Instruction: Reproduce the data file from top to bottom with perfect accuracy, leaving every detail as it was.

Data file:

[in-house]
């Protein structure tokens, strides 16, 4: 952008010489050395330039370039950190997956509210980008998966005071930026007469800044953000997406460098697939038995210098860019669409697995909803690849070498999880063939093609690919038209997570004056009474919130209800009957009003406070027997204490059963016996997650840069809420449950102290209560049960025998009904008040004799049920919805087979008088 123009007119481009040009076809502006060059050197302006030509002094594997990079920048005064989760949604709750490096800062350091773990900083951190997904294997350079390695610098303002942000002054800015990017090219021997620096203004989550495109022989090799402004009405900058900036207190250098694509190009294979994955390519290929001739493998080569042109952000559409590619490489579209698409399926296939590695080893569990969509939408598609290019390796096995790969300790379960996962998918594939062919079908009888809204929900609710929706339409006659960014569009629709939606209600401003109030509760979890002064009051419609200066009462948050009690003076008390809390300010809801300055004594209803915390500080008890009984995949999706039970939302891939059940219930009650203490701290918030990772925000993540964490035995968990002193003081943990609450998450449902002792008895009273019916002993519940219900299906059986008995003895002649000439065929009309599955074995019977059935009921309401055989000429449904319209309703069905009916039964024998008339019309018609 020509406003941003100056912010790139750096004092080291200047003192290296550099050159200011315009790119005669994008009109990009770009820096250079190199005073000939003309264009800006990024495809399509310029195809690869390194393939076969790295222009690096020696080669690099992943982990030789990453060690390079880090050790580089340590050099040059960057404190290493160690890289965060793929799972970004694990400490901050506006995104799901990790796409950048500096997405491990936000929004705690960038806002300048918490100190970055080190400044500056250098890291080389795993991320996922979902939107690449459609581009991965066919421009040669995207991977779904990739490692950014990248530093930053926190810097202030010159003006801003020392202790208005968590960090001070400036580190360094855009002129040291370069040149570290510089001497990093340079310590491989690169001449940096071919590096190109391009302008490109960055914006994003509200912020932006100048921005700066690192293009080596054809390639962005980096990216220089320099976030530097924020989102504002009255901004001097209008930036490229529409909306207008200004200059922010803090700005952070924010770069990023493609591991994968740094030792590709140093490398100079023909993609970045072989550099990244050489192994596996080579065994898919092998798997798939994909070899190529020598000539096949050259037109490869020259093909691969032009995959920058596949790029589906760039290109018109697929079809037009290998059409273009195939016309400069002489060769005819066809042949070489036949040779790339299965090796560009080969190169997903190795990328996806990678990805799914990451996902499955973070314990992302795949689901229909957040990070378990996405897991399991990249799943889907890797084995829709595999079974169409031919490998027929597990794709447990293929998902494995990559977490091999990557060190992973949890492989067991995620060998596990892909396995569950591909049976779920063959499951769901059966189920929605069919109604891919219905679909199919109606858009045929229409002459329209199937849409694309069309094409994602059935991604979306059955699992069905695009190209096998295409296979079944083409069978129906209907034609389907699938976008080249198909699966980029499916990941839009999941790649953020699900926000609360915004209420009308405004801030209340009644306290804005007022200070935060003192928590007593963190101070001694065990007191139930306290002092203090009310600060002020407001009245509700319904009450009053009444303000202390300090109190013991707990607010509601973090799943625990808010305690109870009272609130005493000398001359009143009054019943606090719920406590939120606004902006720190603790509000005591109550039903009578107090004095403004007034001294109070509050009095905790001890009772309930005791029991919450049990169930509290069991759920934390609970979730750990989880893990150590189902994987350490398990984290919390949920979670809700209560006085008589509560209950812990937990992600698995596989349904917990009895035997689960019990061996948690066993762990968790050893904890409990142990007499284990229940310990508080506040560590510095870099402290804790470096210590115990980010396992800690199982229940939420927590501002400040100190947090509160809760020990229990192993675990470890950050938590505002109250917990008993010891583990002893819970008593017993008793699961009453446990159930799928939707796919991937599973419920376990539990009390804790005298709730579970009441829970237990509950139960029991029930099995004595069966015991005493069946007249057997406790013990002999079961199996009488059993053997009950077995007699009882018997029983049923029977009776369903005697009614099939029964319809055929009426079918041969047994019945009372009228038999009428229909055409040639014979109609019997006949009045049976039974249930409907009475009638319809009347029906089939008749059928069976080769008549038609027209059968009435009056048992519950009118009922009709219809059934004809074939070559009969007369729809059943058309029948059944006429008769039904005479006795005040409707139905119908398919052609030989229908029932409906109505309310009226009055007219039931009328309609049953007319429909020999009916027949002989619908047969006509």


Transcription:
[in-house]
């Protein structure tokens, strides 16, 4: 952008010489050395330039370039950190997956509210980008998966005071930026007469800044953000997406460098697939038995210098860019669409697995909803690849070498999880063939093609690919038209997570004056009474919130209800009957009003406070027997204490059963016996997650840069809420449950102290209560049960025998009904008040004799049920919805087979008088 123009007119481009040009076809502006060059050197302006030509002094594997990079920048005064989760949604709750490096800062350091773990900083951190997904294997350079390695610098303002942000002054800015990017090219021997620096203004989550495109022989090799402004009405900058900036207190250098694509190009294979994955390519290929001739493998080569042109952000559409590619490489579209698409399926296939590695080893569990969509939408598609290019390796096995790969300790379960996962998918594939062919079908009888809204929900609710929706339409006659960014569009629709939606209600401003109030509760979890002064009051419609200066009462948050009690003076008390809390300010809801300055004594209803915390500080008890009984995949999706039970939302891939059940219930009650203490701290918030990772925000993540964490035995968990002193003081943990609450998450449902002792008895009273019916002993519940219900299906059986008995003895002649000439065929009309599955074995019977059935009921309401055989000429449904319209309703069905009916039964024998008339019309018609 020509406003941003100056912010790139750096004092080291200047003192290296550099050159200011315009790119005669994008009109990009770009820096250079190199005073000939003309264009800006990024495809399509310029195809690869390194393939076969790295222009690096020696080669690099992943982990030789990453060690390079880090050790580089340590050099040059960057404190290493160690890289965060793929799972970004694990400490901050506006995104799901990790796409950048500096997405491990936000929004705690960038806002300048918490100190970055080190400044500056250098890291080389795993991320996922979902939107690449459609581009991965066919421009040669995207991977779904990739490692950014990248530093930053926190810097202030010159003006801003020392202790208005968590960090001070400036580190360094855009002129040291370069040149570290510089001497990093340079310590491989690169001449940096071919590096190109391009302008490109960055914006994003509200912020932006100048921005700066690192293009080596054809390639962005980096990216220089320099976030530097924020989102504002009255901004001097209008930036490229529409909306207008200004200059922010803090700005952070924010770069990023493609591991994968740094030792590709140093490398100079023909993609970045072989550099990244050489192994596996080579065994898919092998798997798939994909070899190529020598000539096949050259037109490869020259093909691969032009995959920058596949790029589906760039290109018109697929079809037009290998059409273009195939016309400069002489060769005819066809042949070489036949040779790339299965090796560009080969190169997903190795990328996806990678990805799914990451996902499955973070314990992302795949689901229909957040990070378990996405897991399991990249799943889907890797084995829709595999079974169409031919490998027929597990794709447990293929998902494995990559977490091999990557060190992973949890492989067991995620060998596990892909396995569950591909049976779920063959499951769901059966189920929605069919109604891919219905679909199919109606858009045929229409002459329209199937849409694309069309094409994602059935991604979306059955699992069905695009190209096998295409296979079944083409069978129906209907034609389907699938976008080249198909699966980029499916990941839009999941790649953020699900926000609360915004209420009308405004801030209340009644306290804005007022200070935060003192928590007593963190101070001694065990007191139930306290002092203090009310600060002020407001009245509700319904009450009053009444303000202390300090109190013991707990607010509601973090799943625990808010305690109870009272609130005493000398001359009143009054019943606090719920406590939120606004902006720190603790509000005591109550039903009578107090004095403004007034001294109070509050009095905790001890009772309930005791029991919450049990169930509290069991759920934390609970979730750990989880893990150590189902994987350490398990984290919390949920979670809700209560006085008589509560209950812990937990992600698995596989349904917990009895035997689960019990061996948690066993762990968790050893904890409990142990007499284990229940310990508080506040560590510095870099402290804790470096210590115990980010396992800690199982229940939420927590501002400040100190947090509160809760020990229990192993675990470890950050938590505002109250917990008993010891583990002893819970008593017993008793699961009453446990159930799928939707796919991937599973419920376990539990009390804790005298709730579970009441829970237990509950139960029991029930099995004595069966015991005493069946007249057997406790013990002999079961199996009488059993053997009950077995007699009882018997029983049923029977009776369903005697009614099939029964319809055929009426079918041969047994019945009372009228038999009428229909055409040639014979109609019997006949009045049976039974249930409907009475009638319809009347029906089939008749059928069976080769008549038609027209059968009435009056048992519950009118009922009709219809059934004809074939070559009969007369729809059943058309029948059944006429008769039904005479006795005040409707139905119908398919052609030989229908029932409906109505309310009226009055007219039931009328309609049953007319429909020999009916027949002989619908047969006509």